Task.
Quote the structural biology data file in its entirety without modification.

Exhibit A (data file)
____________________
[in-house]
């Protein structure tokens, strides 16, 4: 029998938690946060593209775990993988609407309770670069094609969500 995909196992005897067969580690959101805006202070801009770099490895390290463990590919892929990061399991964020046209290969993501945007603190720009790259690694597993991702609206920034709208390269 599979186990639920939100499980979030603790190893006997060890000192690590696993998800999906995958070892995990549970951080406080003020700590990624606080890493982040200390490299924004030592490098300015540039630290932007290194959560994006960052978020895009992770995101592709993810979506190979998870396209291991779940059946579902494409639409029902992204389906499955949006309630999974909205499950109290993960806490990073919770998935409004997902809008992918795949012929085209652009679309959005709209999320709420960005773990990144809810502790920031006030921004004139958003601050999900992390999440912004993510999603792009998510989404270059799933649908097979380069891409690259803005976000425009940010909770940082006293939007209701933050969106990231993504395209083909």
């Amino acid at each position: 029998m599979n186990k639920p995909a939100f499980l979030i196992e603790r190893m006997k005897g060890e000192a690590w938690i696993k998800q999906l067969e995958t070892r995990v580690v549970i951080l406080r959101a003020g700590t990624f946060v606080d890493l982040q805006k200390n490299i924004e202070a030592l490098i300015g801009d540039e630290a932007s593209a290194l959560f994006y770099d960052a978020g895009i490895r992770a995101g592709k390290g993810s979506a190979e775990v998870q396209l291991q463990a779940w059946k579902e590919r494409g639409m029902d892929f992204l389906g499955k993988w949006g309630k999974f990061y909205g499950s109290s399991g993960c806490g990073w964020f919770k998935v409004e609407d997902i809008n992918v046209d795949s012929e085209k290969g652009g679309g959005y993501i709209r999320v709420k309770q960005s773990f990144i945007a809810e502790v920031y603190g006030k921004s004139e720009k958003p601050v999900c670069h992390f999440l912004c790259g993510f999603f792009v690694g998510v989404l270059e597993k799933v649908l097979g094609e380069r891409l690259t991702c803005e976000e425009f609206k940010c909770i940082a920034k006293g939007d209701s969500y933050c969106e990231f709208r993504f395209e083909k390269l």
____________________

[in-house]
């Protein structure tokens, strides 16, 4: 029998938690946060593209775990993988609407309770670069094609969500 995909196992005897067969580690959101805006202070801009770099490895390290463990590919892929990061399991964020046209290969993501945007603190720009790259690694597993991702609206920034709208390269 599979186990639920939100499980979030603790190893006997060890000192690590696993998800999906995958070892995990549970951080406080003020700590990624606080890493982040200390490299924004030592490098300015540039630290932007290194959560994006960052978020895009992770995101592709993810979506190979998870396209291991779940059946579902494409639409029902992204389906499955949006309630999974909205499950109290993960806490990073919770998935409004997902809008992918795949012929085209652009679309959005709209999320709420960005773990990144809810502790920031006030921004004139958003601050999900992390999440912004993510999603792009998510989404270059799933649908097979380069891409690259803005976000425009940010909770940082006293939007209701933050969106990231993504395209083909």
């Amino acid at each position: 029998m599979n186990k639920p995909a939100f499980l979030i196992e603790r190893m006997k005897g060890e000192a690590w938690i696993k998800q999906l067969e995958t070892r995990v580690v549970i951080l406080r959101a003020g700590t990624f946060v606080d890493l982040q805006k200390n490299i924004e202070a030592l490098i300015g801009d540039e630290a932007s593209a290194l959560f994006y770099d960052a978020g895009i490895r992770a995101g592709k390290g993810s979506a190979e775990v998870q396209l291991q463990a779940w059946k579902e590919r494409g639409m029902d892929f992204l389906g499955k993988w949006g309630k999974f990061y909205g499950s109290s399991g993960c806490g990073w964020f919770k998935v409004e609407d997902i809008n992918v046209d795949s012929e085209k290969g652009g679309g959005y993501i709209r999320v709420k309770q960005s773990f990144i945007a809810e502790v920031y603190g006030k921004s004139e720009k958003p601050v999900c670069h992390f999440l912004c790259g993510f999603f792009v690694g998510v989404l270059e597993k799933v649908l097979g094609e380069r891409l690259t991702c803005e976000e425009f609206k940010c909770i940082a920034k006293g939007d209701s969500y933050c969106e990231f709208r993504f395209e083909k390269l």